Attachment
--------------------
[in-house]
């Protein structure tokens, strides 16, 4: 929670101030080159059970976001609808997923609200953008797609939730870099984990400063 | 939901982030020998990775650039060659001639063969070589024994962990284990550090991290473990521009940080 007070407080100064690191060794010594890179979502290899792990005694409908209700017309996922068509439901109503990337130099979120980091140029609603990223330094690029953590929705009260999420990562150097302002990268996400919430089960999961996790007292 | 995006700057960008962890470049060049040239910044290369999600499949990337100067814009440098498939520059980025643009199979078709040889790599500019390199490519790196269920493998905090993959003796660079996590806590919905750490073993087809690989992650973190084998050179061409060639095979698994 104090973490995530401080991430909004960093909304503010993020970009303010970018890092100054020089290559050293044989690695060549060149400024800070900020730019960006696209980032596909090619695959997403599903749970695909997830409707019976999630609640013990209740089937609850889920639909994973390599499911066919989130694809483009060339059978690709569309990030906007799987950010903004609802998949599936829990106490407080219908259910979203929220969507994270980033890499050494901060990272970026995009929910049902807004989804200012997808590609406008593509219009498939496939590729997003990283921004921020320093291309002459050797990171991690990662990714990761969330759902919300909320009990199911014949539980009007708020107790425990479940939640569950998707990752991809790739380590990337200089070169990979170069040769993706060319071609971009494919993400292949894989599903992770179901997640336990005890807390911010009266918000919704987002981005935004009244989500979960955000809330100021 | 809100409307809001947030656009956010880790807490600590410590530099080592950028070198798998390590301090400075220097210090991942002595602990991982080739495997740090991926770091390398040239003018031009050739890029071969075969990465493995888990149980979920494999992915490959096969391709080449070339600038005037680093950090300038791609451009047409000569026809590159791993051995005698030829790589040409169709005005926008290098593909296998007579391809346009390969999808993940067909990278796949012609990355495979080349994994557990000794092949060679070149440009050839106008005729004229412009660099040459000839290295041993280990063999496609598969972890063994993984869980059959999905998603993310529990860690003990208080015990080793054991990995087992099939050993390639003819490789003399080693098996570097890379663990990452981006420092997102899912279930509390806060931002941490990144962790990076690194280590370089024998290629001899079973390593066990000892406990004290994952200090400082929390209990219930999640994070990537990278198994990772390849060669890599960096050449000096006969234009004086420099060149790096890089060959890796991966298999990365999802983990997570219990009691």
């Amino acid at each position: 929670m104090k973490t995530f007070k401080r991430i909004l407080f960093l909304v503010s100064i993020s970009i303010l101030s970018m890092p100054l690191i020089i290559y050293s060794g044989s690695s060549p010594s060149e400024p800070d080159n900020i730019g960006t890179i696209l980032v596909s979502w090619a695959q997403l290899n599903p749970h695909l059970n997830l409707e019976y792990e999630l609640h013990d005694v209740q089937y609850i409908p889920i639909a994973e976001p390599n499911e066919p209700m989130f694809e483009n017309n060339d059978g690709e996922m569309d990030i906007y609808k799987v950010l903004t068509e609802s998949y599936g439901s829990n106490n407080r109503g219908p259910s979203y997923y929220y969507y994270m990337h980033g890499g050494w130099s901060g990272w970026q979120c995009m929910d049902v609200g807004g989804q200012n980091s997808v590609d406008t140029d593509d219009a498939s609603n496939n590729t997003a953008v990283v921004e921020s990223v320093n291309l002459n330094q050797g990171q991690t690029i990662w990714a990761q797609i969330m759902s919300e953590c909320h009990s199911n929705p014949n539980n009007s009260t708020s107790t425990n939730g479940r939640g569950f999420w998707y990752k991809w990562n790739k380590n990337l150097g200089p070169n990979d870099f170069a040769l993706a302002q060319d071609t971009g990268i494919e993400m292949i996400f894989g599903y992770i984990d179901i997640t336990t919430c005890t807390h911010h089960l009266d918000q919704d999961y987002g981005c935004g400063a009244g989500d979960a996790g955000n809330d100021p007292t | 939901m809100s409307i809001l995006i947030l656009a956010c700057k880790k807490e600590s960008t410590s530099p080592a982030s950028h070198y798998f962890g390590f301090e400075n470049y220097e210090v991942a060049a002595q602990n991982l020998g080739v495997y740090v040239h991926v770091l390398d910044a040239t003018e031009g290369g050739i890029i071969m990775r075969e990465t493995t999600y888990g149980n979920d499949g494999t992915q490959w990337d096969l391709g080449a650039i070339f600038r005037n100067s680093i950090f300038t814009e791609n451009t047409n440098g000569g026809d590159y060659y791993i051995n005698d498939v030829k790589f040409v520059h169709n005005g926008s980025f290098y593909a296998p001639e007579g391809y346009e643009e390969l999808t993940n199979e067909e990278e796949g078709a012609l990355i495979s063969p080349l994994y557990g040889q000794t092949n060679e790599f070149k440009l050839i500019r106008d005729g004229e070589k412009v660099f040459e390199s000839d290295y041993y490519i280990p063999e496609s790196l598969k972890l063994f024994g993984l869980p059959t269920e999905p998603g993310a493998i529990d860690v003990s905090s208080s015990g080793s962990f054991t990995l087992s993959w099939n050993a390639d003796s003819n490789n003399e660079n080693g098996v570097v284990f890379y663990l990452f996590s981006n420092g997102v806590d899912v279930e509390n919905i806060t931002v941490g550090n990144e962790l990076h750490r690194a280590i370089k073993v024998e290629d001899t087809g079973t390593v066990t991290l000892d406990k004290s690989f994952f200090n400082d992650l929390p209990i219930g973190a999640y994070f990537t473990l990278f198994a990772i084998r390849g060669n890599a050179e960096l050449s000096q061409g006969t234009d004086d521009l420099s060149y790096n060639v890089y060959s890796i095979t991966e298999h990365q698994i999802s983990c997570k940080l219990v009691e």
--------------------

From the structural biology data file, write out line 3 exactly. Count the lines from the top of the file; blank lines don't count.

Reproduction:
């Amino acid at each position: 929670m104090k973490t995530f007070k401080r991430i909004l407080f960093l909304v503010s100064i993020s970009i303010l101030s970018m890092p100054l690191i020089i290559y050293s060794g044989s690695s060549p010594s060149e400024p800070d080159n900020i730019g960006t890179i696209l980032v596909s979502w090619a695959q997403l290899n599903p749970h695909l059970n997830l409707e019976y792990e999630l609640h013990d005694v209740q089937y609850i409908p889920i639909a994973e976001p390599n499911e066919p209700m989130f694809e483009n017309n060339d059978g690709e996922m569309d990030i906007y609808k799987v950010l903004t068509e609802s998949y599936g439901s829990n106490n407080r109503g219908p259910s979203y997923y929220y969507y994270m990337h980033g890499g050494w130099s901060g990272w970026q979120c995009m929910d049902v609200g807004g989804q200012n980091s997808v590609d406008t140029d593509d219009a498939s609603n496939n590729t997003a953008v990283v921004e921020s990223v320093n291309l002459n330094q050797g990171q991690t690029i990662w990714a990761q797609i969330m759902s919300e953590c909320h009990s199911n929705p014949n539980n009007s009260t708020s107790t425990n939730g479940r939640g569950f999420w998707y990752k991809w990562n790739k380590n990337l150097g200089p070169n990979d870099f170069a040769l993706a302002q060319d071609t971009g990268i494919e993400m292949i996400f894989g599903y992770i984990d179901i997640t336990t919430c005890t807390h911010h089960l009266d918000q919704d999961y987002g981005c935004g400063a009244g989500d979960a996790g955000n809330d100021p007292t | 939901m809100s409307i809001l995006i947030l656009a956010c700057k880790k807490e600590s960008t410590s530099p080592a982030s950028h070198y798998f962890g390590f301090e400075n470049y220097e210090v991942a060049a002595q602990n991982l020998g080739v495997y740090v040239h991926v770091l390398d910044a040239t003018e031009g290369g050739i890029i071969m990775r075969e990465t493995t999600y888990g149980n979920d499949g494999t992915q490959w990337d096969l391709g080449a650039i070339f600038r005037n100067s680093i950090f300038t814009e791609n451009t047409n440098g000569g026809d590159y060659y791993i051995n005698d498939v030829k790589f040409v520059h169709n005005g926008s980025f290098y593909a296998p001639e007579g391809y346009e643009e390969l999808t993940n199979e067909e990278e796949g078709a012609l990355i495979s063969p080349l994994y557990g040889q000794t092949n060679e790599f070149k440009l050839i500019r106008d005729g004229e070589k412009v660099f040459e390199s000839d290295y041993y490519i280990p063999e496609s790196l598969k972890l063994f024994g993984l869980p059959t269920e999905p998603g993310a493998i529990d860690v003990s905090s208080s015990g080793s962990f054991t990995l087992s993959w099939n050993a390639d003796s003819n490789n003399e660079n080693g098996v570097v284990f890379y663990l990452f996590s981006n420092g997102v806590d899912v279930e509390n919905i806060t931002v941490g550090n990144e962790l990076h750490r690194a280590i370089k073993v024998e290629d001899t087809g079973t390593v066990t991290l000892d406990k004290s690989f994952f200090n400082d992650l929390p209990i219930g973190a999640y994070f990537t473990l990278f198994a990772i084998r390849g060669n890599a050179e960096l050449s000096q061409g006969t234009d004086d521009l420099s060149y790096n060639v890089y060959s890796i095979t991966e298999h990365q698994i999802s983990c997570k940080l219990v009691e």